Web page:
The Watsons Go to Birmingham-1963 Overview

Christopher Paul Curtis
This Study Guide consists of approximately 38 pages of chapter summaries, quotes, character analysis, themes, and more - everything you need to sharpen your knowledge of The Watsons Go to Birmingham-1963.
This section contains 510 words
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The Watsons Go to Birmingham-1963 Summary & Study Guide Description

The Watsons Go to Birmingham-1963 Summary & Study Guide includes comprehensive information and analysis to help you understand the book. This study guide contains the following sections:

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In the opening pages of The Watsons Go to Birmingham - 1963, all five members of the Watson family are sitting wrapped in blankets against the cold of the apartment. Mrs. Watson is convinced they are going to freeze to death.

Through the eyes of ten-year-old Kenny, the reader learns about the crazy antics of his family. Kenny believes that everyone in his neighborhood and school must think his family is strange—"The Weird Watsons".

Through Kenny's eyes we view his tenuous love/hate relationship with his older brother Byron, often called By. Kenny's feelings about By swing between fear of By's bullying tactics, awe of By's "fantastic adventures," and pleasure in By's sometimes unexpected kindness.

Kenny frequently tries to understand how a bully can have such a great sense of humor. By's craziness includes a narcissistic attitude which freezes his lips to the side-view mirror of the family's car, known to the children as the "Brown Bomber," as he kisses himself one freezing winter morning when the family decides to go to an aunt's house to escape the cold in their apartment. When he has his hair straightened against the express wishes of his parents, Dad cuts it all off and shaves By's head. These and other hilarious incidents draw the reader into the intimacy of this African-American family living in Flint, Michigan, in 1963. Kenny stands on the sidelines sometimes admiring By's rebellion and slow slide towards trouble and other times fearing the consequences of By's not-too-bright choices.

Dad and Momma, as the Watson children call their parents, are determined to raise respectful, well-behaved children who make good choices and possess high moral standards. Realizing they have been unable to instill fully their standards in their oldest child, Dad and Momma decide to take By to Birmingham and leave him with his Grandma Sands, a strong woman who will bring him to his senses. They know there is some violence in the South with the beginnings of the Civil Rights Movement, but have been assured by Grandma Sands that it is quiet around her.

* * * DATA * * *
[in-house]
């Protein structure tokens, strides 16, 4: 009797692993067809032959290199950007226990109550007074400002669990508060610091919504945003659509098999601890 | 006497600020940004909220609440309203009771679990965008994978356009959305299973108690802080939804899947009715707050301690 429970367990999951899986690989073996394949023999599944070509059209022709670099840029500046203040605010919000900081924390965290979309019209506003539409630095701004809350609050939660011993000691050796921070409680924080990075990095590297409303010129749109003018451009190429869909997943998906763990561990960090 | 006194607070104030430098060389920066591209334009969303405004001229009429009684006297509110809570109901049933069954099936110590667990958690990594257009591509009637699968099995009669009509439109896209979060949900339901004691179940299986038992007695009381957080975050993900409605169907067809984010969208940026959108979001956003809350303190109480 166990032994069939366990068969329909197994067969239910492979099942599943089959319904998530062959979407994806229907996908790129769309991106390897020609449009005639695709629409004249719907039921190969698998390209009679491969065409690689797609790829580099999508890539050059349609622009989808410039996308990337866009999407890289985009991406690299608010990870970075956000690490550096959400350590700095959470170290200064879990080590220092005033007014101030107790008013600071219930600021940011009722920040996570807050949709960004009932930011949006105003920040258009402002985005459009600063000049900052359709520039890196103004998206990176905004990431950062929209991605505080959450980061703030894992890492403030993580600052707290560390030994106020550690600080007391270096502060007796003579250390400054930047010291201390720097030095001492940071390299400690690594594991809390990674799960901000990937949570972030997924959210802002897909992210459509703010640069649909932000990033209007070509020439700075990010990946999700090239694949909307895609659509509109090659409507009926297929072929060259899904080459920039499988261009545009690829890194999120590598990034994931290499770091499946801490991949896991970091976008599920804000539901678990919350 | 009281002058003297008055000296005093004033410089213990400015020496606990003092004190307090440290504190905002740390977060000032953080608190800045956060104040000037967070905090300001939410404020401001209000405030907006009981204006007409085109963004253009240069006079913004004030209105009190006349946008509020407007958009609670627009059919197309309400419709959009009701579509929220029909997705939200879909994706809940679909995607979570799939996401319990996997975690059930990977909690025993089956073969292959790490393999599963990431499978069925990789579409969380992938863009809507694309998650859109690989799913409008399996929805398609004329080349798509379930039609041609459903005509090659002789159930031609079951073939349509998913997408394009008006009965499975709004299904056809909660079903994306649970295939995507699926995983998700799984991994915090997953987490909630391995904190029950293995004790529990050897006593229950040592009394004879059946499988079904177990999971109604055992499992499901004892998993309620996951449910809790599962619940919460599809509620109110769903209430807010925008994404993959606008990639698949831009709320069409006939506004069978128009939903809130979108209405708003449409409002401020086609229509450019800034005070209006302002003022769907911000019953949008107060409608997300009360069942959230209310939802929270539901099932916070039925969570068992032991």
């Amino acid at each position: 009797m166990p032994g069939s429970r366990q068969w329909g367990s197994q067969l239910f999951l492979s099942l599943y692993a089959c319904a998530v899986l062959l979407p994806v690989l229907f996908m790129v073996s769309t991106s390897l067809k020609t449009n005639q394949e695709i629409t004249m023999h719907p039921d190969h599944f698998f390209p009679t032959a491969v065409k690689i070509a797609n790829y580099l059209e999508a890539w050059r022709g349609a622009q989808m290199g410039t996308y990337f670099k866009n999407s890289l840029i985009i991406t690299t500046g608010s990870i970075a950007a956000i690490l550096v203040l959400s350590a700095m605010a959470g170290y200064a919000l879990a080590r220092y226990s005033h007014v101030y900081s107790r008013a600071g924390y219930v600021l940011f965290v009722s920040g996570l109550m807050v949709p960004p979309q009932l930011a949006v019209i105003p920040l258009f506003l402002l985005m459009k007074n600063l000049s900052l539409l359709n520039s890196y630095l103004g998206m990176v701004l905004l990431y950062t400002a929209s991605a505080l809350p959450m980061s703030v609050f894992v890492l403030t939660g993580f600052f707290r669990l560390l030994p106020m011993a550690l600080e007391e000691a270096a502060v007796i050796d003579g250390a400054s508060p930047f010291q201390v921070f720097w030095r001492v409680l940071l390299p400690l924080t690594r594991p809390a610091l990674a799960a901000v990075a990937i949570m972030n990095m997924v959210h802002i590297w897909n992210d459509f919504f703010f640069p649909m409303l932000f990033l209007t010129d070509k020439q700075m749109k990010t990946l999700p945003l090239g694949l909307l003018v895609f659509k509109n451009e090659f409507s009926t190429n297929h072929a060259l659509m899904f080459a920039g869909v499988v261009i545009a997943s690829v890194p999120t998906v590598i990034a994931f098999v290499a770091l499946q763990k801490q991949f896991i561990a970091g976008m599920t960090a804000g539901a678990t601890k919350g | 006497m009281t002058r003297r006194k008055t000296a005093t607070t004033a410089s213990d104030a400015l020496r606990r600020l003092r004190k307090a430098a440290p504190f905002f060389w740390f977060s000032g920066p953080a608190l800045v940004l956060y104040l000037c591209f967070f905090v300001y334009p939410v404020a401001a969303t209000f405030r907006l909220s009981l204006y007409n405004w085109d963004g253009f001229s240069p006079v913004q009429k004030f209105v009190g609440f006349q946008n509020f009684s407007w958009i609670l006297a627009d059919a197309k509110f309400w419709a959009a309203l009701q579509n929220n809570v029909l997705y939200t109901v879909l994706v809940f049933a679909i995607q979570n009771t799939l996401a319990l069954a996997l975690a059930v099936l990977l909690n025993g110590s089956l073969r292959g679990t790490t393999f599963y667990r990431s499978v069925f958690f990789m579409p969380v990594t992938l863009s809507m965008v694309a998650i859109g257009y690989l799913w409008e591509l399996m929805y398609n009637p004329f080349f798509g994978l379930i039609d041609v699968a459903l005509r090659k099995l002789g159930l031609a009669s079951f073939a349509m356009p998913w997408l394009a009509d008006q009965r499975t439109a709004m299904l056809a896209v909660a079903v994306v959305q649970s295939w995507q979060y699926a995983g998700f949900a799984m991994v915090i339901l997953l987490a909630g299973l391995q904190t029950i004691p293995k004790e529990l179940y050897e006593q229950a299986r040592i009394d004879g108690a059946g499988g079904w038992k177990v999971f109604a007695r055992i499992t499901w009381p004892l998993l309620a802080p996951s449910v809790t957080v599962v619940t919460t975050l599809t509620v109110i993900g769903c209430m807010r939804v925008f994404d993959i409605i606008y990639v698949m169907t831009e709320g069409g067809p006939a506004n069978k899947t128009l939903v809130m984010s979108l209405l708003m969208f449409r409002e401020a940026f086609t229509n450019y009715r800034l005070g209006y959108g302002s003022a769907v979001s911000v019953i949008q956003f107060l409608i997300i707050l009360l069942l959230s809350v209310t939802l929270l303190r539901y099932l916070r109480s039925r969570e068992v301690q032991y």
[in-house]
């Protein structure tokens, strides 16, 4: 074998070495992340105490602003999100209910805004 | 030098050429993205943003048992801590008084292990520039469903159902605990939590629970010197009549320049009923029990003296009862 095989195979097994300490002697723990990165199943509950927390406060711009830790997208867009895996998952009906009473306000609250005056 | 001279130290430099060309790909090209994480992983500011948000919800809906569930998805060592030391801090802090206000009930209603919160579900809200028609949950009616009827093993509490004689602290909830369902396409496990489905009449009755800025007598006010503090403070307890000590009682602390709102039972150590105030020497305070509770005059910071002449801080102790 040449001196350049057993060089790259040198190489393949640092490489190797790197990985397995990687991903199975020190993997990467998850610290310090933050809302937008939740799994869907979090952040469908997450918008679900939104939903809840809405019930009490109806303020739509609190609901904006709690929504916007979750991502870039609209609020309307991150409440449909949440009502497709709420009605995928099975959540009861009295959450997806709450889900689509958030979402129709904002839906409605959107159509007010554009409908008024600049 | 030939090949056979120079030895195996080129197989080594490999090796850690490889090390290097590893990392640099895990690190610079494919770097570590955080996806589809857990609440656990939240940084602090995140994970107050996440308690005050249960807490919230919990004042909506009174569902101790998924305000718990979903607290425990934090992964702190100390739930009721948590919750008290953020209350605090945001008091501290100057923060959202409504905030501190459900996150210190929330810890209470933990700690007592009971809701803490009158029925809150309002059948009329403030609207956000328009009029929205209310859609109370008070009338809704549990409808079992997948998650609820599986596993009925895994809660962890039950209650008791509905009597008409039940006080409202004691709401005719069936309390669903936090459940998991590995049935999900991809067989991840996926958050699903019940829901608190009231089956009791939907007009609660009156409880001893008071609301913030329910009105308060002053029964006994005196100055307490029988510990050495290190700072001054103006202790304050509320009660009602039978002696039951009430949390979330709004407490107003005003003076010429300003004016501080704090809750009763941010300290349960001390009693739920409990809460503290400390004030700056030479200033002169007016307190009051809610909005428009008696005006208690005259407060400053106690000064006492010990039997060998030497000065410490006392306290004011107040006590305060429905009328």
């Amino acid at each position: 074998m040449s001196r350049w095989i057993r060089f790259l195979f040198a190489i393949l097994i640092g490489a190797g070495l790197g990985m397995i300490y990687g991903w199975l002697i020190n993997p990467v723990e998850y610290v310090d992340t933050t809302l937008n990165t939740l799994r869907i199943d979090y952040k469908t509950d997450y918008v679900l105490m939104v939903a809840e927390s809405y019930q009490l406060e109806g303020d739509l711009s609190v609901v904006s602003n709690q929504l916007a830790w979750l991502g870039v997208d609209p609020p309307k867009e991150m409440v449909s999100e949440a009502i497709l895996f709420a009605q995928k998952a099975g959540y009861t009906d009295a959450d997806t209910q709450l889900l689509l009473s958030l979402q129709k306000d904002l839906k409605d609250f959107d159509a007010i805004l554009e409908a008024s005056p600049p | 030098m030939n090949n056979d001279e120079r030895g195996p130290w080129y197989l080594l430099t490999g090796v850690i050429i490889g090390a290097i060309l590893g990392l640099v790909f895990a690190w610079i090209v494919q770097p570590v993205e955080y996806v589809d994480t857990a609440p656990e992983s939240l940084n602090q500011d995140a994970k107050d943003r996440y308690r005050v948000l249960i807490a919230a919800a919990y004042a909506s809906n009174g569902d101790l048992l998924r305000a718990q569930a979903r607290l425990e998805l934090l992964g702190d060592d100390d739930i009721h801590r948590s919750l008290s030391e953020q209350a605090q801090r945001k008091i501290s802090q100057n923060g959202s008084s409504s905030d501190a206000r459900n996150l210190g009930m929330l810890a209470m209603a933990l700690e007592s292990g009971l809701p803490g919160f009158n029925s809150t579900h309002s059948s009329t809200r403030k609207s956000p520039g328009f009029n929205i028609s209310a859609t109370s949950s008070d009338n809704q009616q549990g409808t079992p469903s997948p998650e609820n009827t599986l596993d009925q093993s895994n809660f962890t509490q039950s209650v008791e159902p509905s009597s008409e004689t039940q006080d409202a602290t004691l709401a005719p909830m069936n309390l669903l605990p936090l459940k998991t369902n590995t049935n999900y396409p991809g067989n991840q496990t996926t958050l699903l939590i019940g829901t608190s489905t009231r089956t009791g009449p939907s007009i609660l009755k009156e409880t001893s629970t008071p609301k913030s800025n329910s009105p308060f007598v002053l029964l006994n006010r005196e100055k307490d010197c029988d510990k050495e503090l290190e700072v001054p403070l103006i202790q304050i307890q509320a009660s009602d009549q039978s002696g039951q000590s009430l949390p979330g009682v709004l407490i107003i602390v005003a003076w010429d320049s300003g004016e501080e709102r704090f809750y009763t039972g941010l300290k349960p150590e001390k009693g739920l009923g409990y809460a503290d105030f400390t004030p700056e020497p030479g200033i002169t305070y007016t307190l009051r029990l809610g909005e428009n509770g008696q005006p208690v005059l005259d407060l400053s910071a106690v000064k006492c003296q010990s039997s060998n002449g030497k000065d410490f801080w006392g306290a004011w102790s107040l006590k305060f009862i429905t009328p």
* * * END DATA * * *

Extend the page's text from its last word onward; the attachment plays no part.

In Birmingham, Grandma Sands meets them with arms open wide and a home filled with love for her daughter and family. By's only recollection of Grandma Sands is when he was four years old, and he has convinced Kenny and their kindergarten sister, Joetta, that she is a mean old woman.

Kenny and Joetta have never met her prior to their visit in the summer of 1963, and By's description of Grandma Sands has scared Kenny. Kenny and By both take her measure and decide By can easily take this mean old woman down.

Kenny and his family have gone to Birmingham just as the violence moves into Grandma Sands neighborhood. First, Kenny nearly drowns and By saves him, then the nearby Baptist Church is bombed on Sunday morning. In the remainder of the story, Kenny must deal with his emotions that are tangled up with the "Wool Pooh" he meets first in his near drowning experience and then a second time in the bombed church.

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This section contains 510 words
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